Metadata lets you annotate many of the API’s entities with your own personalized data.

This allows for great flexibility, and can be used for everything from attaching purchase order numbers to tasks and maintaining inventory counts, to keeping track of additional driver attributes and much more.

As an initial example, say you want to keep track of your workers by the neighborhood in which they start their shifts. Instead of introducing complexity by creating teams for each of your city’s neighborhoods and managing those memberships for each worker (or using hubs), you can simply create or update a worker and include a neighborhood metadata property.

Here’s a worker for whom the neighborhood metadata property has been set:

    "id": "2Fwp6wS5wLNjDn36r1LJPscA",
    "name": "Marco Emery",
    "teams": [
        // ...
    "metadata": [
            "name": "neighborhood",
            "type": "string",
            "value": "SoMa",
            "visibility": [

Once metadata has been added to the target workers, finding workers by neighborhood is easily done through Querying metadata. You could also fetch all of your organization’s workers and group them in your application logic based on the value of the neighborhood metadata properties in the response.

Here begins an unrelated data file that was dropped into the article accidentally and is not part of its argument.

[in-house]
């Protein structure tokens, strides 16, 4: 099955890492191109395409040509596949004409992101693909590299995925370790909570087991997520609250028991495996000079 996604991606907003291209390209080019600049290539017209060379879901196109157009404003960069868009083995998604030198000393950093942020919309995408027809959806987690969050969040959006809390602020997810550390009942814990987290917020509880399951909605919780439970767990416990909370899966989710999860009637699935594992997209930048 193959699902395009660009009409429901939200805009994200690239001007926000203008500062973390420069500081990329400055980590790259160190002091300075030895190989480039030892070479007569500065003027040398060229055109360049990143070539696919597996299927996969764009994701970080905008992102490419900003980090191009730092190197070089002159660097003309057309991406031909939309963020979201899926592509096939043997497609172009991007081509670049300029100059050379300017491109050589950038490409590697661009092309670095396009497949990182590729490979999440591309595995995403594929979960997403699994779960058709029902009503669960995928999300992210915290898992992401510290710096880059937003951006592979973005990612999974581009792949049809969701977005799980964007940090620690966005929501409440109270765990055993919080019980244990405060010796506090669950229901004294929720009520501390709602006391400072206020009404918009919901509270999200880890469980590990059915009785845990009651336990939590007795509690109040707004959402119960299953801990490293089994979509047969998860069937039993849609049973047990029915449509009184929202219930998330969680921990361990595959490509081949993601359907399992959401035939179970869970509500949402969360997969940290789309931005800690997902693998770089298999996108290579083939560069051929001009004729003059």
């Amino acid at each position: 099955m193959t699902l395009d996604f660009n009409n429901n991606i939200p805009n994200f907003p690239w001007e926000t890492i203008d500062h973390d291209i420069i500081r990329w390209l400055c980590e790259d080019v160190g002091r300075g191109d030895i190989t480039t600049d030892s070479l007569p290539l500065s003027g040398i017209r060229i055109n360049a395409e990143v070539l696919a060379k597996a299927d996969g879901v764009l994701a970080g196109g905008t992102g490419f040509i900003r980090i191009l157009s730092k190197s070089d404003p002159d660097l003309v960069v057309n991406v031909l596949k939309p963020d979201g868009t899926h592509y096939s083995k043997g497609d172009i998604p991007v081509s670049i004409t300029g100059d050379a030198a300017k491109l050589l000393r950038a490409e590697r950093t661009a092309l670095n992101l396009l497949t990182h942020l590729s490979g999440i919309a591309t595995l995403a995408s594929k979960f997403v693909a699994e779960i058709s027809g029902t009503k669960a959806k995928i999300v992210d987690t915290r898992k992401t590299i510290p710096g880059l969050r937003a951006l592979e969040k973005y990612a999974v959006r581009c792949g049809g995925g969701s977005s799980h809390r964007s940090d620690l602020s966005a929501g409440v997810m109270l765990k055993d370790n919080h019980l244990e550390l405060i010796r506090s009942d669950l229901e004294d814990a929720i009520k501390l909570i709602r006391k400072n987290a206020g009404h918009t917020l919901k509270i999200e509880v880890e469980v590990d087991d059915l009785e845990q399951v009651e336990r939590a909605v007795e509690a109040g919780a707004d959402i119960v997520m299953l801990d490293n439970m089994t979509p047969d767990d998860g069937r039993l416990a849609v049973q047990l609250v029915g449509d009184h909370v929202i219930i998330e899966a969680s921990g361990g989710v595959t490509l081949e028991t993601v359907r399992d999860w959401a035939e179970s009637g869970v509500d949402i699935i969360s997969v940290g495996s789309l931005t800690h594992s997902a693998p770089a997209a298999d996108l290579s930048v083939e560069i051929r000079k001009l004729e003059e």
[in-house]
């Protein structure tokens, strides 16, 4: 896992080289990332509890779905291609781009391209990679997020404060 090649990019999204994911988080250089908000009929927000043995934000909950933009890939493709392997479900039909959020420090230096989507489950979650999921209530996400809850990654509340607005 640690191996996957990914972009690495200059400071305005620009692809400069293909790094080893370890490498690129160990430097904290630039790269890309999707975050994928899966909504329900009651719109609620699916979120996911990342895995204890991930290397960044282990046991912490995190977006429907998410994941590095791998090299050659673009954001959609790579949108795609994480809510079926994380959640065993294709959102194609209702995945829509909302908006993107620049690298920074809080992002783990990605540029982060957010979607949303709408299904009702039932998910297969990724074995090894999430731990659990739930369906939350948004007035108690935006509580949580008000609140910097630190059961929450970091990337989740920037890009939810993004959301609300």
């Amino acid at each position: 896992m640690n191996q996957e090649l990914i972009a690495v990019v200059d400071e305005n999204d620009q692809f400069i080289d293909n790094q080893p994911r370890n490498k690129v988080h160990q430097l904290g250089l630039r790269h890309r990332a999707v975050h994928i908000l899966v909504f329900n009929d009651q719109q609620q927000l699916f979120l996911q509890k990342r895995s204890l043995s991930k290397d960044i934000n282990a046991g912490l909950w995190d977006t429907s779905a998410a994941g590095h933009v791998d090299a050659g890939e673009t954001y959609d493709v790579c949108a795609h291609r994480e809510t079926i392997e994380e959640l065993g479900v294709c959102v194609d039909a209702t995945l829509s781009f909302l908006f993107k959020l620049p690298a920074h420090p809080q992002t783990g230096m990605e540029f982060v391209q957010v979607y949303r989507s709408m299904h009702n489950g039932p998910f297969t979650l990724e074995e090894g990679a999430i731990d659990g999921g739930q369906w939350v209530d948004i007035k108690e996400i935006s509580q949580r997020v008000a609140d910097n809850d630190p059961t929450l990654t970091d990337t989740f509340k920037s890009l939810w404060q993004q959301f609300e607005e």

metadata is always a top-level array property on the entity where each member of the array represents a single metadata entry. The order of the metadata entries does not matter as the array is simply a set containing zero or more entries. At the moment, permissions for entity metadata are such that these can only be accessed via API.

Whether you are implementing custom, on-demand inventory workflows or simply want a quick way to retrieve entities that share a certain custom property, metadata makes it easy to take existing API functionality and adapt it to the specific needs of your application.